Location also contributes to idiosyncratic risk. Municipal government limits housing supply in some locations through restrictive zoning, and boosts demand elsewhere by making public improvements.
For example, Chicago raised property values exponentially along an abandoned railroad spur by building a landscaped trail dubbed the 606. The quality of schools, transportation, parks and other public assets all affect surrounding property values.
Our acquisitions team evaluates idiosyncratic risk the same way lenders underwrite a loan. Their research identifies buildings that are under-leased or have below market rents. They track market conditions that might affect capitalization rates.
Analyzing these factors validates the deal’s price, as well as projections of capital to raise and revenue to expect. A quantitative model also tests the business case for the acquisition. The process is no different than for evaluating any startup business.
Asset managers then must execute their business plan. Hiring a best-in-class manager is a reliable way to assure that returns will meet expectations. A track record of creating physical spaces and providing quality service can compensate for idiosyncratic operational risk.
Replacement Cost Risk: Newer Is Nicer
As demand for space drives lease rates higher, it’s inevitable that new construction will become more viable. Prospective tenants will find a new building with comparable rents more attractive. As new construction comes online, investors in older buildings will have less ability to raise rents or retain tenants. To understand this risk, investors need to identify a property’s replacement cost.
Consider the price of a comparable new building. A new garden apartment should be a good indication of the replacement cost for a similar existing building. Compare that price to the acquisition price of the target property, plus the capital required for renovation. If these combined values are greater than replacement cost, a competitor could develop new product at a lower cost basis.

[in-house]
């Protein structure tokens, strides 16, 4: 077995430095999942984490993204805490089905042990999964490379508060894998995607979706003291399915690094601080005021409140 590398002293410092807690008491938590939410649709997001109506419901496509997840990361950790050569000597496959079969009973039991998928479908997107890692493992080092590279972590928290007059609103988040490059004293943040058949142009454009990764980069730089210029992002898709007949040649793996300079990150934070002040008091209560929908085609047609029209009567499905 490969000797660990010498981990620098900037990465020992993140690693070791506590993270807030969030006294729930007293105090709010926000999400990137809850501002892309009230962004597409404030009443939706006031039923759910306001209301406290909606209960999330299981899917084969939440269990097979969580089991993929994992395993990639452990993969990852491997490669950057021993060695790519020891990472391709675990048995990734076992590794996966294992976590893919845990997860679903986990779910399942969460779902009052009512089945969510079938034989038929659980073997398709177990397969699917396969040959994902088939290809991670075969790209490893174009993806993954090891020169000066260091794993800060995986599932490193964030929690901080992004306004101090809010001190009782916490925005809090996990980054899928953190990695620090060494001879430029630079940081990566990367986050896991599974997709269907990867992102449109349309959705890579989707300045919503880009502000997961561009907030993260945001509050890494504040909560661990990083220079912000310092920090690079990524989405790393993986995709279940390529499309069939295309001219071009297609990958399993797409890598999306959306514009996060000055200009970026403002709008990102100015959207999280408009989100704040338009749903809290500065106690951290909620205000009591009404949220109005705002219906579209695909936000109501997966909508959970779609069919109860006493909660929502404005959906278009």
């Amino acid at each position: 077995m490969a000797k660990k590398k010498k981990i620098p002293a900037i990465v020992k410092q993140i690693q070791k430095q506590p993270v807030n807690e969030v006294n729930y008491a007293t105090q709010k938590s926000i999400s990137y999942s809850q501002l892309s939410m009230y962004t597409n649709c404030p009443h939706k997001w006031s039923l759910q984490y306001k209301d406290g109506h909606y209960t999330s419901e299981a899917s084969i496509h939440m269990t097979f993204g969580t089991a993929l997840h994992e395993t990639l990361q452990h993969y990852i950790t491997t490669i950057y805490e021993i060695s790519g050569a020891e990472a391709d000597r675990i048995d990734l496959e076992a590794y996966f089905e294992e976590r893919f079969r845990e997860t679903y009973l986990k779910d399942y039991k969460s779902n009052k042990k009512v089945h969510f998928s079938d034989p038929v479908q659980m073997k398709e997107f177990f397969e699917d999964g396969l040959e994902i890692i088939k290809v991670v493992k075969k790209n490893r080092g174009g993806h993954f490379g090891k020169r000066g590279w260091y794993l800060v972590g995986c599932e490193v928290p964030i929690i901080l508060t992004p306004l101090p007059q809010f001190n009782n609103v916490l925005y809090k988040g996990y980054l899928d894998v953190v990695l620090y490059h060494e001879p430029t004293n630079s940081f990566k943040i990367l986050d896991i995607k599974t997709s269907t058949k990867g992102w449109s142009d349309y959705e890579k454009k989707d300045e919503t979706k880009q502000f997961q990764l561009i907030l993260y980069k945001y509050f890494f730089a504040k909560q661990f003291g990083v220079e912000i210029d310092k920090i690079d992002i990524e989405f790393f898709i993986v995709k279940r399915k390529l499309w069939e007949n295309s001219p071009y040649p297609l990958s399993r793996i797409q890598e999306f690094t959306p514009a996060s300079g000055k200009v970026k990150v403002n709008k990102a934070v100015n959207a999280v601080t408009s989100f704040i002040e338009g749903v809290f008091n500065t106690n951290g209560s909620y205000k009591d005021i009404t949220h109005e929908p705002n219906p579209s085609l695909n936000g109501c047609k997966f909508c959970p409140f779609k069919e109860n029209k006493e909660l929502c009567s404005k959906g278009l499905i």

A 10-year-old building constructed with exceptional materials might be more competitive than an older building. Even so, rentals depreciate quickly, so finish details may not contribute much to the building’s current value. A building with a functional configuration and desirable amenities will be more competitive. But by and large, tenants would rather rent new, even if quality renovations are available.
A property’s asset class, location and submarket all have a bearing on this potential for new supply competition to emerge. A great management team prices this risk into their pricing model, and an average one does not.
Leverage Risk: When Risk Overtakes Return
Return on equity increases exponentially with the amount of debt that’s put on a deal—or it should, because any risk needs to have a comparable reward. The common mistake that investors make is to think that a deal with 60% leverage—meaning 60% is the bank loan or a loan of any kind—makes just as much sense at 70% leverage. In fact, taking on that extra risk means that investors should expect returns to increase by much more than 10%.
A low-risk asset, like a multifamily building in a nice neighborhood, suddenly becomes less secure at 80% leverage. That’s fine if the investor is compensated for the added risk. At 50% or 60% leverage, the price might pencil out at a 7% internal rate of return. But at 80% leverage, the deal may demand a 14% return. Even investment managers fail to account for the potential for bigger losses should the market decline.
Great Management Is a Trump Card
For all three types of risk, management is the one variable that can most reliably mitigate risk. An investor who wants to control risk needs top-level execution of a business plan that can compete with new construction and pay the investor a fair profit for the risk involved.
A direct investor who doesn’t have that expertise can hire real estate services to assist or leave the work to a fund manager. In either case, it’s important to size up who does what. Management requires special expertise just as in any other business.
Who at the firm is doing construction, analysis, asset management, risk management? If the answer is the same one or two people, that’s a red flag. And the investor who tries to go it alone is taking on more risk in the bargain.
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What do you do to mitigate risk in your real estate and other investments?